Marketers Should Focus on Relevance and Stop Thinking About Loyalty.

“Brand relevance or customer loyalty?” you ask. Good question. Loyalty marketing as it has been called is being eclipsed by the new era of Movement Marketing. The old way was based on the idea that people will keep buying the same stuff from a company with incentives. Yet, according to recent consumer research from Kantar Retail, 71% of consumers now claim that loyalty incentive-programs don’t make them loyal at all – a marketing agency hired by a brand needs to be more innovative than that.

Does your customer retention strategy depend on “buying” loyalty with rewards or discounts? Does loyalty cost you a lot? Does it tell people they get something for nothing.

Rather, with the rise of digital interception strategies, people are increasingly buying why a brand is relevant to their lives and their unique needs at the moment they Google you.

Consumer research from Accenture shows that in the U.S. market alone, companies are losing $1 trillion in annual revenues to their competitors because they are not consistently relevant enough. Loyalty remains important, but this finding indicates that the future of marketing — and, in the big picture, many businesses — depends on serving a customer’s most relevant needs in the moment.

So how do you build a business based on being relevant to the consumer?

It starts with a different definition of relevance according to a recent article in HBR. Abraham Maslow’s oft-quoted “hierarchy of needs” — first published in 1943 — provides a good start. Maslow set out our psychological needs and motivations. His framework also offers a model for rethinking the traditional four P’s of marketing: product, price, place, and promotion. Most companies today are guided by the latter but ought to be focused on the needs.

Brands basing their marketing on the four P’s target a static customer archetype (e.g., a high-minded customer for branded hummus or a value-conscious customer for a store brand). The reality is that there is no such customer archetype in reality, according to the HBR article.  Everyone’s needs change and vary depending on time and context. But most of all they are shopping with their phones in hand and googling their needs along the way. Simply creating awareness for your brand is a start, but how relevant is it? And how relevant is it through the customer journey?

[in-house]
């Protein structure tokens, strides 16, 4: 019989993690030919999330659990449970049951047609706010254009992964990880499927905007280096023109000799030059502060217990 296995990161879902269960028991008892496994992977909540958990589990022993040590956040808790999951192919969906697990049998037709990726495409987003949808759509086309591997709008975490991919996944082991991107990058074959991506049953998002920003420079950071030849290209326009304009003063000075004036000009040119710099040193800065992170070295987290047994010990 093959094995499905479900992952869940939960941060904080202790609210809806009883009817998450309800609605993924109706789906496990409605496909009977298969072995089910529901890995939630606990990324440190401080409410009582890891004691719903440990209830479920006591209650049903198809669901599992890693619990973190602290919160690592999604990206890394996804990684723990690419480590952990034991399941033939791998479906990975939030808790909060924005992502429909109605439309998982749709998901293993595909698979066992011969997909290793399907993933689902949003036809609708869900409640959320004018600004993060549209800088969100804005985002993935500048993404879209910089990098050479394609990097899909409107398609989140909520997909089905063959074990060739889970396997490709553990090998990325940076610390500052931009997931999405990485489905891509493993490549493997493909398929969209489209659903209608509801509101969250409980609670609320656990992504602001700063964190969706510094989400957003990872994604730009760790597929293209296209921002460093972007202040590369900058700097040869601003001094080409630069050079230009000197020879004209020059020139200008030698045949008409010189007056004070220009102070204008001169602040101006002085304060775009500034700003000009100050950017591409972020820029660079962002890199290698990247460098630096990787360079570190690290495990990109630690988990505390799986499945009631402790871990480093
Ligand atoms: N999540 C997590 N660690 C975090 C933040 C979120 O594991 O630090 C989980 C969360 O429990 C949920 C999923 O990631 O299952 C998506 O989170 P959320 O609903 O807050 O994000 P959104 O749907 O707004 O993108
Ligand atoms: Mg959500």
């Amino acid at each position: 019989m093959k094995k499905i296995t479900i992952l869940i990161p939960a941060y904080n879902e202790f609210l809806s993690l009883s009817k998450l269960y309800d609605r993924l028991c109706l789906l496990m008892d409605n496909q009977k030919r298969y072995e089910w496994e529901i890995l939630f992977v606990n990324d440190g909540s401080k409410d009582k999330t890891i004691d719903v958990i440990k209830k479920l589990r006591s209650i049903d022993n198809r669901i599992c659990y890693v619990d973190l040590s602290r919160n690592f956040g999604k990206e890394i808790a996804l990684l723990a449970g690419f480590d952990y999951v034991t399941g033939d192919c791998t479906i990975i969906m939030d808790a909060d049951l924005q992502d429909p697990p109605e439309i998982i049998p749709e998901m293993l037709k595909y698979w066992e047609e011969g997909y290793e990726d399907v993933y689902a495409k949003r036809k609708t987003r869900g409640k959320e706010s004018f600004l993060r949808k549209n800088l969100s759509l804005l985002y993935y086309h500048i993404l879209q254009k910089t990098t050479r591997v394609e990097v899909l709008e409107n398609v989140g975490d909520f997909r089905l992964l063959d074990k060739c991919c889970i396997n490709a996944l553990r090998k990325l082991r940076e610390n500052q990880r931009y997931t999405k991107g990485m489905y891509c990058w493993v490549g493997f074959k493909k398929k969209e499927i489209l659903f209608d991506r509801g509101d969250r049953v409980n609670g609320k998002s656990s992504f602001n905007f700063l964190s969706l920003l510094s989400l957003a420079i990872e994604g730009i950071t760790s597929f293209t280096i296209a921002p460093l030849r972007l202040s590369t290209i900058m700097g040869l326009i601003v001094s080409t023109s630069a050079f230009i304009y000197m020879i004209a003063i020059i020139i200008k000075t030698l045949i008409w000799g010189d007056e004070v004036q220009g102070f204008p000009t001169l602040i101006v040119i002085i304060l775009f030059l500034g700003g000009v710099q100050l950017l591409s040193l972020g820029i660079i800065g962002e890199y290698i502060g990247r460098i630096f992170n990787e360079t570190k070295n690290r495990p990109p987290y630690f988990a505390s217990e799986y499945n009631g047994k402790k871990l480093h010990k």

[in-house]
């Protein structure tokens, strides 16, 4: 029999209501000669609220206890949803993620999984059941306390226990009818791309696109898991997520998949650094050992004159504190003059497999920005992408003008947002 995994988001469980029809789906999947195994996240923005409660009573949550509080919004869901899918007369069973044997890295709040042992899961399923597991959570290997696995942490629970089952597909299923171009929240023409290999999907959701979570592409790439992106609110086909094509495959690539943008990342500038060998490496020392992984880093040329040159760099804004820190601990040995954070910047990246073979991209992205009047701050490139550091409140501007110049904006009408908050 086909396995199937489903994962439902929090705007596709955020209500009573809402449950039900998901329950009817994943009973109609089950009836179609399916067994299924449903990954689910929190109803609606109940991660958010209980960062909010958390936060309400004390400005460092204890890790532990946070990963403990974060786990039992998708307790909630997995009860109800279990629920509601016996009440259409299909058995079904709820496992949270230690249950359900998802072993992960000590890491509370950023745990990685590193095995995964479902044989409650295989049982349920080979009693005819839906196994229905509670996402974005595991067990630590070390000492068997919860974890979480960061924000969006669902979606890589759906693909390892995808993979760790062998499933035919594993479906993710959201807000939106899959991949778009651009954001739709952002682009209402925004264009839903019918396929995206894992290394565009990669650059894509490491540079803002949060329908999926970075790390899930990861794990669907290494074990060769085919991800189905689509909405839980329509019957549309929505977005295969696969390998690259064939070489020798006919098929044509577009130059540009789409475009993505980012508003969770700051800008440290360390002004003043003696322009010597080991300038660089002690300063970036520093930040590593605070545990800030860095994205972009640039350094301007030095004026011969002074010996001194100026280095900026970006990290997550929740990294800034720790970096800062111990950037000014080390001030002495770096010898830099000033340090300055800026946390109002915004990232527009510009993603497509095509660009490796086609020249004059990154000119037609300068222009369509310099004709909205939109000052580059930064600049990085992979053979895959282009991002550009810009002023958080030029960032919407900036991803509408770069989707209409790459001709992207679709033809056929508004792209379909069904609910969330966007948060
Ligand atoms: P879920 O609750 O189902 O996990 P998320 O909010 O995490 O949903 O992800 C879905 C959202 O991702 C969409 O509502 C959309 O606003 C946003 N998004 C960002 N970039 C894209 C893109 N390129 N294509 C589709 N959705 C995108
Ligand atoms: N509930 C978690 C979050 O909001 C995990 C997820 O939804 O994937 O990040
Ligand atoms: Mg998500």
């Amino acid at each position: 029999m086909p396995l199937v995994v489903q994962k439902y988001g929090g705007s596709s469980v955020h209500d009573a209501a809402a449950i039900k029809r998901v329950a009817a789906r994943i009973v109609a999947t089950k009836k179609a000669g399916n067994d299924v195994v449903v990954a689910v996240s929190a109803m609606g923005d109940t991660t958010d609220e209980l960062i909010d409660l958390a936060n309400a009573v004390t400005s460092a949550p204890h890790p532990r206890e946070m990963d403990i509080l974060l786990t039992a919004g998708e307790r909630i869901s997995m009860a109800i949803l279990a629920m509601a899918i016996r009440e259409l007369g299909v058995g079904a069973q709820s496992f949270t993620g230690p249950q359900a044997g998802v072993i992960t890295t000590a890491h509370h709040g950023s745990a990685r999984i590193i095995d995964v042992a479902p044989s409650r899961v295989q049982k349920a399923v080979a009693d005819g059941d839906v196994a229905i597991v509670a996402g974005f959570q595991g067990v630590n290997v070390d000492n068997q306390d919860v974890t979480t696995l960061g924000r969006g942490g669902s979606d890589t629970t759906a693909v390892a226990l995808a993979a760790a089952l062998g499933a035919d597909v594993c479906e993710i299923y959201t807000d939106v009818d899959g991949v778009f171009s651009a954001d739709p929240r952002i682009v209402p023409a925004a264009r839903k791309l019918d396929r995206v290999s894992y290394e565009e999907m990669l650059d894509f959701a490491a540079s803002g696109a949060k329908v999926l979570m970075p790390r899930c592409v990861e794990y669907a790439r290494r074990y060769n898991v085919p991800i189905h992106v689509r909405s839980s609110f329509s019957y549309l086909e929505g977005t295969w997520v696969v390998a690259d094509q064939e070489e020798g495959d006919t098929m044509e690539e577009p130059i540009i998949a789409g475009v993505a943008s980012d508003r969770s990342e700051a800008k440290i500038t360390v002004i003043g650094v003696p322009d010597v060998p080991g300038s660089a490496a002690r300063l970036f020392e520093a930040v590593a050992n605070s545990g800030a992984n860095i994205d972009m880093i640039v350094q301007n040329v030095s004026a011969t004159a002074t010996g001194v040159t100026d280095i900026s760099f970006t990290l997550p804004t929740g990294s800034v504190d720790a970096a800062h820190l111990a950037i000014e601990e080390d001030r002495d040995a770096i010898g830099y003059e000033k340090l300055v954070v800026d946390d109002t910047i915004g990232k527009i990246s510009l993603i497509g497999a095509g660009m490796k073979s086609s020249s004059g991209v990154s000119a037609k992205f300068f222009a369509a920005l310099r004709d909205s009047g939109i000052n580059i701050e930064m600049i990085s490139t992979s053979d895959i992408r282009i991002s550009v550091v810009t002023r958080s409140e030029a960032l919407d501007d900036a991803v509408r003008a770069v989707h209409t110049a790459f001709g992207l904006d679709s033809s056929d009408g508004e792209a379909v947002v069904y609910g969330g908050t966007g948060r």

Flywheel, my passion point, provides a good example of what this looks like in practice. I am part of a community for indoor spinners and fitness freaks. Flywheel’s purpose aligns with my values of health and a positive environment. But more than a purpose which is very theoretical, Flywheel has a built-in movement happening which I am gladly a part of. Not only that but I am rallying my friends to be part of this as well. This experience is relevant to me, creates a sense of pride and, to be honest, the offering is price insensitive to those who show up early Saturday morning. Flywheel is not a fitness brand, it’s a movement cult. Their words: “We’re challenging. We’re intensely fun. We’re not like anyone else. Our boundary-breaking, performance-focused stadium cycling and precision training have an 8-year track record of results. Get ready to build your most limitless body—in and out of the studio.”

The instructor, in this case Eve who happened to do a Podcast with me recently, helps me and my friends achieve our emotional and physical objectives and inspires each of us to achieve things we never thought possible.  The movement, the experience, the brand content all play role in helping me feel good about myself every time the brand and I meet, which tends to be very early in the morning. Nevertheless, I am thrilled to be there. Compare that to your classic gym experience.